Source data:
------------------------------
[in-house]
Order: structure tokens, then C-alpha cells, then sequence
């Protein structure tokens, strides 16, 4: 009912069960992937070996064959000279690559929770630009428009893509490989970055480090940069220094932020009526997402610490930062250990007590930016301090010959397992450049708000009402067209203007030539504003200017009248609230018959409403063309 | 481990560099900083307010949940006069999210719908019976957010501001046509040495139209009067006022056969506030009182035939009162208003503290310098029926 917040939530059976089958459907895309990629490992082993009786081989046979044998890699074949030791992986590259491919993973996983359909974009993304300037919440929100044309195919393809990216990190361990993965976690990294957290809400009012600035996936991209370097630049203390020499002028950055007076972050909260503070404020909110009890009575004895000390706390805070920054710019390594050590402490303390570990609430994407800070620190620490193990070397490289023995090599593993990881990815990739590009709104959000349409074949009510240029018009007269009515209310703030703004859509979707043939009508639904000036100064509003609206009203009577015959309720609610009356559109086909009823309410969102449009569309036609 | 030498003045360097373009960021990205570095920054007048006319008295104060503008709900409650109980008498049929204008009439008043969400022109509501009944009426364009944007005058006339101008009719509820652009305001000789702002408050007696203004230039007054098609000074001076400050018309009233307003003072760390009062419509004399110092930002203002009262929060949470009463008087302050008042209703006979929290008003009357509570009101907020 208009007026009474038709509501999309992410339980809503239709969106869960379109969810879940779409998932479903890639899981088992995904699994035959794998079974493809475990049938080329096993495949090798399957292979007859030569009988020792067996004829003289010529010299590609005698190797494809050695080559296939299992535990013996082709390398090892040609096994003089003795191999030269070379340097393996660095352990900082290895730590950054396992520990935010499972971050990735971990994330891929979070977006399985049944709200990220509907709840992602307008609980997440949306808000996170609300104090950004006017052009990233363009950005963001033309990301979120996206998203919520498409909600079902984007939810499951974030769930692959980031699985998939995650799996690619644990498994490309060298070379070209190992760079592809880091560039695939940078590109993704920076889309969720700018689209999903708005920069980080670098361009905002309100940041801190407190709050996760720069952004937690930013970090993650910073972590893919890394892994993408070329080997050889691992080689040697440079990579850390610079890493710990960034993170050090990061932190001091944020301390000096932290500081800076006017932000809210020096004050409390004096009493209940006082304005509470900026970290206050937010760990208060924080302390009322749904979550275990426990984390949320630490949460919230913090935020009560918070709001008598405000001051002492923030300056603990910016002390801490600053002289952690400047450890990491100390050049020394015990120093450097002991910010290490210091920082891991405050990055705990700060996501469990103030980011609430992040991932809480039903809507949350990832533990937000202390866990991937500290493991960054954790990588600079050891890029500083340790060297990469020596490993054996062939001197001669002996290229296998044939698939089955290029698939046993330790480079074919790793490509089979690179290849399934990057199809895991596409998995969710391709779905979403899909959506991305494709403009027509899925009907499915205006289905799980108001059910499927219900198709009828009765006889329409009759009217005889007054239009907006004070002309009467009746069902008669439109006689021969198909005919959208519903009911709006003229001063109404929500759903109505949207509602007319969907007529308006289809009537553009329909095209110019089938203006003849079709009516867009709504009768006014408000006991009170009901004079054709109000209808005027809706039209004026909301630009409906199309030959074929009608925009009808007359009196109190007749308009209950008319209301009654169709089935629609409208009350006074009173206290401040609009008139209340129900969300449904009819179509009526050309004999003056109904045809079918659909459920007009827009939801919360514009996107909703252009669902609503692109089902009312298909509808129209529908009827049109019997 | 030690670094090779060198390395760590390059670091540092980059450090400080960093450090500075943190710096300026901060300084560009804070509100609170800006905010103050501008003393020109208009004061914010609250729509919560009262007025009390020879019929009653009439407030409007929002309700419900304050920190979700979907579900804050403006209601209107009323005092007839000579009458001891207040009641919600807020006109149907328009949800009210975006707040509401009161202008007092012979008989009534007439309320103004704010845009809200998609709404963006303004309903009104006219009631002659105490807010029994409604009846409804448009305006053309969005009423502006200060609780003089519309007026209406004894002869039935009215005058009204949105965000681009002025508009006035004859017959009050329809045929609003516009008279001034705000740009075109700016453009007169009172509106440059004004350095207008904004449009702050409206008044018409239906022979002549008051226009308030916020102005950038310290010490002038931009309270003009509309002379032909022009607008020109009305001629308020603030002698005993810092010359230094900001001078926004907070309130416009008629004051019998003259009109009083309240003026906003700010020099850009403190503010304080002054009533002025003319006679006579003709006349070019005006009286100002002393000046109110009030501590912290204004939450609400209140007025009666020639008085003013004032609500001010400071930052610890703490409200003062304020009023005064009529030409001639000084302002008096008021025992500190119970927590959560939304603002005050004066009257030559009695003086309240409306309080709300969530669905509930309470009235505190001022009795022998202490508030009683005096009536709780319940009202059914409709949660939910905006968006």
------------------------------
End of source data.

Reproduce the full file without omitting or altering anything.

[in-house]
Order: structure tokens, then C-alpha cells, then sequence
């Protein structure tokens, strides 16, 4: 009912069960992937070996064959000279690559929770630009428009893509490989970055480090940069220094932020009526997402610490930062250990007590930016301090010959397992450049708000009402067209203007030539504003200017009248609230018959409403063309 | 481990560099900083307010949940006069999210719908019976957010501001046509040495139209009067006022056969506030009182035939009162208003503290310098029926 917040939530059976089958459907895309990629490992082993009786081989046979044998890699074949030791992986590259491919993973996983359909974009993304300037919440929100044309195919393809990216990190361990993965976690990294957290809400009012600035996936991209370097630049203390020499002028950055007076972050909260503070404020909110009890009575004895000390706390805070920054710019390594050590402490303390570990609430994407800070620190620490193990070397490289023995090599593993990881990815990739590009709104959000349409074949009510240029018009007269009515209310703030703004859509979707043939009508639904000036100064509003609206009203009577015959309720609610009356559109086909009823309410969102449009569309036609 | 030498003045360097373009960021990205570095920054007048006319008295104060503008709900409650109980008498049929204008009439008043969400022109509501009944009426364009944007005058006339101008009719509820652009305001000789702002408050007696203004230039007054098609000074001076400050018309009233307003003072760390009062419509004399110092930002203002009262929060949470009463008087302050008042209703006979929290008003009357509570009101907020 208009007026009474038709509501999309992410339980809503239709969106869960379109969810879940779409998932479903890639899981088992995904699994035959794998079974493809475990049938080329096993495949090798399957292979007859030569009988020792067996004829003289010529010299590609005698190797494809050695080559296939299992535990013996082709390398090892040609096994003089003795191999030269070379340097393996660095352990900082290895730590950054396992520990935010499972971050990735971990994330891929979070977006399985049944709200990220509907709840992602307008609980997440949306808000996170609300104090950004006017052009990233363009950005963001033309990301979120996206998203919520498409909600079902984007939810499951974030769930692959980031699985998939995650799996690619644990498994490309060298070379070209190992760079592809880091560039695939940078590109993704920076889309969720700018689209999903708005920069980080670098361009905002309100940041801190407190709050996760720069952004937690930013970090993650910073972590893919890394892994993408070329080997050889691992080689040697440079990579850390610079890493710990960034993170050090990061932190001091944020301390000096932290500081800076006017932000809210020096004050409390004096009493209940006082304005509470900026970290206050937010760990208060924080302390009322749904979550275990426990984390949320630490949460919230913090935020009560918070709001008598405000001051002492923030300056603990910016002390801490600053002289952690400047450890990491100390050049020394015990120093450097002991910010290490210091920082891991405050990055705990700060996501469990103030980011609430992040991932809480039903809507949350990832533990937000202390866990991937500290493991960054954790990588600079050891890029500083340790060297990469020596490993054996062939001197001669002996290229296998044939698939089955290029698939046993330790480079074919790793490509089979690179290849399934990057199809895991596409998995969710391709779905979403899909959506991305494709403009027509899925009907499915205006289905799980108001059910499927219900198709009828009765006889329409009759009217005889007054239009907006004070002309009467009746069902008669439109006689021969198909005919959208519903009911709006003229001063109404929500759903109505949207509602007319969907007529308006289809009537553009329909095209110019089938203006003849079709009516867009709504009768006014408000006991009170009901004079054709109000209808005027809706039209004026909301630009409906199309030959074929009608925009009808007359009196109190007749308009209950008319209301009654169709089935629609409208009350006074009173206290401040609009008139209340129900969300449904009819179509009526050309004999003056109904045809079918659909459920007009827009939801919360514009996107909703252009669902609503692109089902009312298909509808129209529908009827049109019997 | 030690670094090779060198390395760590390059670091540092980059450090400080960093450090500075943190710096300026901060300084560009804070509100609170800006905010103050501008003393020109208009004061914010609250729509919560009262007025009390020879019929009653009439407030409007929002309700419900304050920190979700979907579900804050403006209601209107009323005092007839000579009458001891207040009641919600807020006109149907328009949800009210975006707040509401009161202008007092012979008989009534007439309320103004704010845009809200998609709404963006303004309903009104006219009631002659105490807010029994409604009846409804448009305006053309969005009423502006200060609780003089519309007026209406004894002869039935009215005058009204949105965000681009002025508009006035004859017959009050329809045929609003516009008279001034705000740009075109700016453009007169009172509106440059004004350095207008904004449009702050409206008044018409239906022979002549008051226009308030916020102005950038310290010490002038931009309270003009509309002379032909022009607008020109009305001629308020603030002698005993810092010359230094900001001078926004907070309130416009008629004051019998003259009109009083309240003026906003700010020099850009403190503010304080002054009533002025003319006679006579003709006349070019005006009286100002002393000046109110009030501590912290204004939450609400209140007025009666020639008085003013004032609500001010400071930052610890703490409200003062304020009023005064009529030409001639000084302002008096008021025992500190119970927590959560939304603002005050004066009257030559009695003086309240409306309080709300969530669905509930309470009235505190001022009795022998202490508030009683005096009536709780319940009202059914409709949660939910905006968006």